The following are edited excerpts from a conversation between Dean Vincent Rougeau and Australian scholar and Gasson Chair Frank Brennan, SJ. Father Brennan is a law professor at Australian Catholic University and an adjunct at Australian National University College of Law and National Centre for Indigenous Studies. He is an Officer of the Order of Australia for services to Aboriginal Australians. The National Trust has classified him as a Living National Treasure.
VR: It’s wonderful to host someone from the Jesuit community from abroad because it furthers BC Law’s global engagement goals. The faculty feel they’re part of a broader discussion and students benefit from hearing about issues from a different perspective. For example, the fact that Australia doesn’t have a bill of rights certainly provides another point of view about jurisprudence.
FB: I had a Fulbright at Georgetown University twenty years ago and sat in on a course with Father Bob Drinan. He used to turn to me and say, “How are things done in Australia?” because we didn’t have a bill of rights. It’s good to come to the home of the Bill of Rights and reflect on your jurisprudence here. Sometimes I think it’s good that the judges don’t always have the final say. But we definitely do have a deficit, where the issues don’t get agitated with the same sort of determination.
“Being on a steering committee with members of NGOs is a big task. It’s more a work of hope than optimism as we try to find common ground about economic justice and inequality. —Gasson Chair Frank Brennan, SJ
VR: Do you notice issues that might be the same in both countries but that come to the fore differently in the legal system of each? How typically might the lack of a bill of rights affect that?
FB: One of the live issues in the United States is physician-assisted suicide. In the US, you expect that the Supreme Court will give the definitive decision. In my country, we recently had a Senate inquiry into physician-assisted suicide. It will be politicians, rather than judges, who have the final say. But the good thing about turning to jurisprudence in countries like the United States and Canada is that the refined arguments reached in the courts will eventually be fed into the political process.
VR: Another prominent issue in both our countries is immigration. I have spent some time down at the border. It was wonderful to have the opportunity to be with those men, women, and children who are risking everything to come to this country. But within the legal, cultural, and political debate here, it’s been challenging to say how this nation is going to handle what is really a humanitarian crisis.
FB: We found the same in Australia. Even though we are an island nation continent and don’t have any land borders, it’s become a very toxic debate in Australia. Refugee advocates will say what government is doing is contrary to the spirit of the UN 1951 Refugee Convention. Government will reply it’s complying with the letter of the convention. ‘The spirit’ versus ‘the letter’ becomes a proxy for what is really required, which is a mature debate about what’s decent and indecent in terms of dealing with people who present at our borders. Public morality is not the exclusive province of international lawyers.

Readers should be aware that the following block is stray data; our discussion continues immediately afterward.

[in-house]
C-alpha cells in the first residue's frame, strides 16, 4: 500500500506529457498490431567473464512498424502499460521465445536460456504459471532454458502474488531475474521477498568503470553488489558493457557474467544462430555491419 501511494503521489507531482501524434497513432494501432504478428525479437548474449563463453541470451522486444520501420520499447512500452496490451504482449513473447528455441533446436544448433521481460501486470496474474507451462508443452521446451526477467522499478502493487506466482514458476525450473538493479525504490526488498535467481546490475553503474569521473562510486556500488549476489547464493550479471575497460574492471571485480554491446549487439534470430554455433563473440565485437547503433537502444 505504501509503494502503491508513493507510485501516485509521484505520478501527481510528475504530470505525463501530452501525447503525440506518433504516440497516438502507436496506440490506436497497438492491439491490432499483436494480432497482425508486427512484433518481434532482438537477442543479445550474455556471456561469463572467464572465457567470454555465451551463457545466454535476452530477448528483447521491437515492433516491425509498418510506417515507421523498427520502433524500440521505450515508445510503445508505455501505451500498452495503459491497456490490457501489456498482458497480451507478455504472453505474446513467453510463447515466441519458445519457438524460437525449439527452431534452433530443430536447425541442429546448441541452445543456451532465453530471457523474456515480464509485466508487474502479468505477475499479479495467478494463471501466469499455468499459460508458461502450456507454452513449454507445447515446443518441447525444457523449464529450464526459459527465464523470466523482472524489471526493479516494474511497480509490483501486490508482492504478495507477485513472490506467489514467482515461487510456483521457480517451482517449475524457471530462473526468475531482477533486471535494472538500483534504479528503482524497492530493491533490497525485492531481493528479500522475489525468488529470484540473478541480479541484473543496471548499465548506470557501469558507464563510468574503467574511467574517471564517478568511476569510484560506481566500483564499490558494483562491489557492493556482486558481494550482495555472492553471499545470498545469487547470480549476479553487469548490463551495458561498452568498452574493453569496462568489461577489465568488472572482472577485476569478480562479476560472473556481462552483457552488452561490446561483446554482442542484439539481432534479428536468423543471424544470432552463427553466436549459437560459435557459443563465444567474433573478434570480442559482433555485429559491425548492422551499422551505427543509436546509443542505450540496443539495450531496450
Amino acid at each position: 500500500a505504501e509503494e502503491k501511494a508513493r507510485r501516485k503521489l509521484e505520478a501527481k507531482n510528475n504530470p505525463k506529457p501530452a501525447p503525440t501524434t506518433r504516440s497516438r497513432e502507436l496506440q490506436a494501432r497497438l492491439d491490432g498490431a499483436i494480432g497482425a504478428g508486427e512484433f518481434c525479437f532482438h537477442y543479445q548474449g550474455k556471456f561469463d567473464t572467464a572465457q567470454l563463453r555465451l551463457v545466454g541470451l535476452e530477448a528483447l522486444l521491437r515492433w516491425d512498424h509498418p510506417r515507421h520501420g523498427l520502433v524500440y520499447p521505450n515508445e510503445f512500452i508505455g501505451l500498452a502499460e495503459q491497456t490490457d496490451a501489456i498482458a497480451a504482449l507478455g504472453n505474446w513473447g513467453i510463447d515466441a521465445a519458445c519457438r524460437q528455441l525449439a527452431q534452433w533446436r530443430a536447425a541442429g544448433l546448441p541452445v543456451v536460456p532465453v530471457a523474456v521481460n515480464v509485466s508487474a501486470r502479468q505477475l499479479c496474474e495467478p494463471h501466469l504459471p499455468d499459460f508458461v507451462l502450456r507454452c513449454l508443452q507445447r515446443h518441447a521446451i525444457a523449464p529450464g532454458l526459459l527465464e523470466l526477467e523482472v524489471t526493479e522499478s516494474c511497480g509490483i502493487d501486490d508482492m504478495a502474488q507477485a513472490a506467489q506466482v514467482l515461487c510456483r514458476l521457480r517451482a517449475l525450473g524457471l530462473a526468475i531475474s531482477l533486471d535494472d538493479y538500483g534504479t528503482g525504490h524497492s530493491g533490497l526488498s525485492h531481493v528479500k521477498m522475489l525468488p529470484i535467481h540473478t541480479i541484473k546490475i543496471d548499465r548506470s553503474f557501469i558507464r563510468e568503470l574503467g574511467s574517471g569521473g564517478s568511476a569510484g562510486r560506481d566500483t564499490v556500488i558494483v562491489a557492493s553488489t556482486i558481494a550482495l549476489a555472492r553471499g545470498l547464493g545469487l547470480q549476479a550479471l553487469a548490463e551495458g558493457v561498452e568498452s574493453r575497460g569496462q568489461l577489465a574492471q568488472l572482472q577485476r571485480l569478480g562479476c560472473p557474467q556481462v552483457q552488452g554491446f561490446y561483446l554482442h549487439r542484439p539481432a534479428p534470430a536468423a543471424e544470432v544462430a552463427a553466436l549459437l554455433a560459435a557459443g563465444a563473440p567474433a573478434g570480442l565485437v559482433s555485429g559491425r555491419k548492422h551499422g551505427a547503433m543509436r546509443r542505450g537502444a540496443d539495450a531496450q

VR: The United States has a tradition of surges of immigrants throughout our history. But I know that diversity in that sense is relatively new to Australia. How has that affected the debate?
FB: We’ve become a multicultural society, and that’s a good thing, but, sadly, because we have a very organized migration program, where there are quotas on various parts of the program, that means that for every person who presents successfully seeking asylum at the border without a visa there is one less place in the humanitarian quota for people in need who could never access Australia on their own.
VR: The huge influx of unaccompanied children to America in 2014 has changed the legal debate over immigration here. Even in Massachusetts, a state that has typically been welcoming and open to immigrants, there’s been push back to the idea of unaccompanied minors staying here. That’s evidence as to how complex and emotionally toxic the issue has become.
In the case of children, everyone can usually find common ground to take care of these kids. But the reality is, it’s expensive and there are no resources to do the job properly. At some point, people throw up their hands and act badly.
FB: Justice of all kinds is hard to achieve these days. I served on the C20, the organ for engagement by civil society with the G20, that met recently in Australia. We were exploring the real impact that civil society has on such a meeting of world leaders, especially when their agenda is so tightly focused on economic growth and taxation reform.
To spend a year on a steering committee with members of NGOs [nongovernmental organizations] is a big task. It’s more a work of hope than optimism. But the members are trying to find common ground about economic justice and inequality.
To view the full interview with Dean Rougeau and Professor Brennan, SJ, go to bc.edu/lawmagvideos.